Cathy Gallagher, in the “Afterword” to the Victorian Studies volume, observes that all this controversy “sounds like an echo chamber for almost every debate regarding historical criticism that has emerged since the 1950s.”[ii] Thus when Love asserts that “deep” reading and textual “richness” serve as carriers for “an allegedly superannuated humanism,” she echoes Althusserian critics’ accusations that Raymond Williams merely propped up bourgeois humanism.[iii] Or when anti-critique critics assert their hostility to ideology, they are merely grafting their ideas onto Foucauldian roots that had been crucial to the New Historicists, where power “denied that texts (and discourses) were pathological,” and as such both devoid of symptoms and incapable of generating symptomatic readings (Gallagher 686). Each one of the contributions to the Victorian Studies volume, she writes, “reverberates with a unique arrangement of echoing judgments,” and in that respect, like the broader debate to which the volume contributes, rings “familiar rather than unique to the current critical moment” (683-4). We’re not dealing with our issues in these special issues — that seems to be the conclusion.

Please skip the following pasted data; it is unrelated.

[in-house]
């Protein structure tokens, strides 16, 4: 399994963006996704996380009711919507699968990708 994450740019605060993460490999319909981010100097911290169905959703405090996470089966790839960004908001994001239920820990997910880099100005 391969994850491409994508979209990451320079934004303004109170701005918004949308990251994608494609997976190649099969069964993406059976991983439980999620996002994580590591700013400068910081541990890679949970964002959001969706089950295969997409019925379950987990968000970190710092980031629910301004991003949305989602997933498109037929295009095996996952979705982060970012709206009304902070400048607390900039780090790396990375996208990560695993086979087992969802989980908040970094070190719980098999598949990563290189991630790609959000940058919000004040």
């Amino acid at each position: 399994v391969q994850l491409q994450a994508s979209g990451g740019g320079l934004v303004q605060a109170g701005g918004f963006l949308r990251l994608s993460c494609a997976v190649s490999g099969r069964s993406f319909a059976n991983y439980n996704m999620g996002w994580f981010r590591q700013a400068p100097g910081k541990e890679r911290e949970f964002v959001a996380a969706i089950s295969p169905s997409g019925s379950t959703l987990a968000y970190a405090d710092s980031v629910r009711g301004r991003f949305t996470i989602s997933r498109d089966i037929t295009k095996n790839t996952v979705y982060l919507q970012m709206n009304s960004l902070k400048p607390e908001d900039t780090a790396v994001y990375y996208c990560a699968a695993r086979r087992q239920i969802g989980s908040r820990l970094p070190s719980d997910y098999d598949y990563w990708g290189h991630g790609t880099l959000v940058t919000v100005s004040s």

But ten years of special issues sure seems like a lot of anxious worrying about the future of criticism and the limits of historicism, certainly more than can be reduced to an “echo” of a previous generation’s terms of debate.  I understand that, in this circumstance, I might be expected to issue a resounding “no” to this charge – to deny the claim that the terms of recent literary critical debate simply rehash those of an earlier one. Still, I’d prefer to inhabit the charge, and argue that we ought to find interesting the reasons behind the echoes and repetitions.